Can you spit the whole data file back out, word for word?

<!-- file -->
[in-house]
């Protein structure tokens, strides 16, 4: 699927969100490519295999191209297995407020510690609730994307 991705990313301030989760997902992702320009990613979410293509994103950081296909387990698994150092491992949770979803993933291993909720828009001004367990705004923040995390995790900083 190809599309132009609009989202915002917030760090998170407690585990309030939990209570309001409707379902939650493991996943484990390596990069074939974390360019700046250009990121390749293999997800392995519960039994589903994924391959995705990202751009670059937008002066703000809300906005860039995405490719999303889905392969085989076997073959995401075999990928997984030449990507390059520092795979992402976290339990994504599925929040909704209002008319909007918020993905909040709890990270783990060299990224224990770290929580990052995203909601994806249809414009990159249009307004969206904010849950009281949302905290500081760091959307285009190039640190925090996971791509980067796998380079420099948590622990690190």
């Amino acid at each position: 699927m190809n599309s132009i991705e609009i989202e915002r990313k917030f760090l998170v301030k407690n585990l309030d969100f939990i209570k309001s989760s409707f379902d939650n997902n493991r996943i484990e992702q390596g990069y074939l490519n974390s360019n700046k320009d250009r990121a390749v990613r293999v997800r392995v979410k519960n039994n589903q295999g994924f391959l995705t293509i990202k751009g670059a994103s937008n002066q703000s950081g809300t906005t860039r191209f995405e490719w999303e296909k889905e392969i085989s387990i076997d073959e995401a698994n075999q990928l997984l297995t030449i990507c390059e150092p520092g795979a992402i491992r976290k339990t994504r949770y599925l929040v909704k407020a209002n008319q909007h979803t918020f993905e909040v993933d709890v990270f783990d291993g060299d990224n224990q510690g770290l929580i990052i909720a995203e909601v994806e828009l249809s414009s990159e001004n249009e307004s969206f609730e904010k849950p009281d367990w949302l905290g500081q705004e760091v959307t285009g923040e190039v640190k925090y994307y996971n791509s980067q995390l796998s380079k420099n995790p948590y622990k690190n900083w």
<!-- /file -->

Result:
[in-house]
């Protein structure tokens, strides 16, 4: 699927969100490519295999191209297995407020510690609730994307 991705990313301030989760997902992702320009990613979410293509994103950081296909387990698994150092491992949770979803993933291993909720828009001004367990705004923040995390995790900083 190809599309132009609009989202915002917030760090998170407690585990309030939990209570309001409707379902939650493991996943484990390596990069074939974390360019700046250009990121390749293999997800392995519960039994589903994924391959995705990202751009670059937008002066703000809300906005860039995405490719999303889905392969085989076997073959995401075999990928997984030449990507390059520092795979992402976290339990994504599925929040909704209002008319909007918020993905909040709890990270783990060299990224224990770290929580990052995203909601994806249809414009990159249009307004969206904010849950009281949302905290500081760091959307285009190039640190925090996971791509980067796998380079420099948590622990690190």
């Amino acid at each position: 699927m190809n599309s132009i991705e609009i989202e915002r990313k917030f760090l998170v301030k407690n585990l309030d969100f939990i209570k309001s989760s409707f379902d939650n997902n493991r996943i484990e992702q390596g990069y074939l490519n974390s360019n700046k320009d250009r990121a390749v990613r293999v997800r392995v979410k519960n039994n589903q295999g994924f391959l995705t293509i990202k751009g670059a994103s937008n002066q703000s950081g809300t906005t860039r191209f995405e490719w999303e296909k889905e392969i085989s387990i076997d073959e995401a698994n075999q990928l997984l297995t030449i990507c390059e150092p520092g795979a992402i491992r976290k339990t994504r949770y599925l929040v909704k407020a209002n008319q909007h979803t918020f993905e909040v993933d709890v990270f783990d291993g060299d990224n224990q510690g770290l929580i990052i909720a995203e909601v994806e828009l249809s414009s990159e001004n249009e307004s969206f609730e904010k849950p009281d367990w949302l905290g500081q705004e760091v959307t285009g923040e190039v640190k925090y994307y996971n791509s980067q995390l796998s380079k420099n995790p948590y622990k690190n900083w």